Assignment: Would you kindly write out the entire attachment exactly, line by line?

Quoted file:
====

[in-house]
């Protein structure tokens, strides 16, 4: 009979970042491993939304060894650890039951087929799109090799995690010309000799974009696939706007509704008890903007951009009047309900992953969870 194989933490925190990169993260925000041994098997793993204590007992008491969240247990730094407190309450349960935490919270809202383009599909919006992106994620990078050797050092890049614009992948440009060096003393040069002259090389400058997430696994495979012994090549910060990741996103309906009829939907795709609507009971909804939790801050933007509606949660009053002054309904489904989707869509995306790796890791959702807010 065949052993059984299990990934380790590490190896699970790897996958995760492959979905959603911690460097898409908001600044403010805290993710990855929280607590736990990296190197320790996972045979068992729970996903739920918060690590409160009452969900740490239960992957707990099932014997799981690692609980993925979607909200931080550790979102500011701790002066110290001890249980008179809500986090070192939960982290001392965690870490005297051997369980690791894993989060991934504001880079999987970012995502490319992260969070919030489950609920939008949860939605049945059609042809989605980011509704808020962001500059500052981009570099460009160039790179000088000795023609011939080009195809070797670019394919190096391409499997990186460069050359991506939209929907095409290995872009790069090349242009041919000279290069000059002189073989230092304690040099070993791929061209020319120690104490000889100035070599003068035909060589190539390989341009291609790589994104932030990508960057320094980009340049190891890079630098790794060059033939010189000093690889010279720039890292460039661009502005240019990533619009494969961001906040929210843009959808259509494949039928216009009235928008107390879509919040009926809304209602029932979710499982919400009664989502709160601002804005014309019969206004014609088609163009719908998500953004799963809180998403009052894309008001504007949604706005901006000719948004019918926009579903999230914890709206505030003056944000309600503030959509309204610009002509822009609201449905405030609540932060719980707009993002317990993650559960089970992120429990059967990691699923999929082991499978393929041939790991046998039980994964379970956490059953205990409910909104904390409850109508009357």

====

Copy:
[in-house]
């Protein structure tokens, strides 16, 4: 009979970042491993939304060894650890039951087929799109090799995690010309000799974009696939706007509704008890903007951009009047309900992953969870 194989933490925190990169993260925000041994098997793993204590007992008491969240247990730094407190309450349960935490919270809202383009599909919006992106994620990078050797050092890049614009992948440009060096003393040069002259090389400058997430696994495979012994090549910060990741996103309906009829939907795709609507009971909804939790801050933007509606949660009053002054309904489904989707869509995306790796890791959702807010 065949052993059984299990990934380790590490190896699970790897996958995760492959979905959603911690460097898409908001600044403010805290993710990855929280607590736990990296190197320790996972045979068992729970996903739920918060690590409160009452969900740490239960992957707990099932014997799981690692609980993925979607909200931080550790979102500011701790002066110290001890249980008179809500986090070192939960982290001392965690870490005297051997369980690791894993989060991934504001880079999987970012995502490319992260969070919030489950609920939008949860939605049945059609042809989605980011509704808020962001500059500052981009570099460009160039790179000088000795023609011939080009195809070797670019394919190096391409499997990186460069050359991506939209929907095409290995872009790069090349242009041919000279290069000059002189073989230092304690040099070993791929061209020319120690104490000889100035070599003068035909060589190539390989341009291609790589994104932030990508960057320094980009340049190891890079630098790794060059033939010189000093690889010279720039890292460039661009502005240019990533619009494969961001906040929210843009959808259509494949039928216009009235928008107390879509919040009926809304209602029932979710499982919400009664989502709160601002804005014309019969206004014609088609163009719908998500953004799963809180998403009052894309008001504007949604706005901006000719948004019918926009579903999230914890709206505030003056944000309600503030959509309204610009002509822009609201449905405030609540932060719980707009993002317990993650559960089970992120429990059967990691699923999929082991499978393929041939790991046998039980994964379970956490059953205990409910909104904390409850109508009357």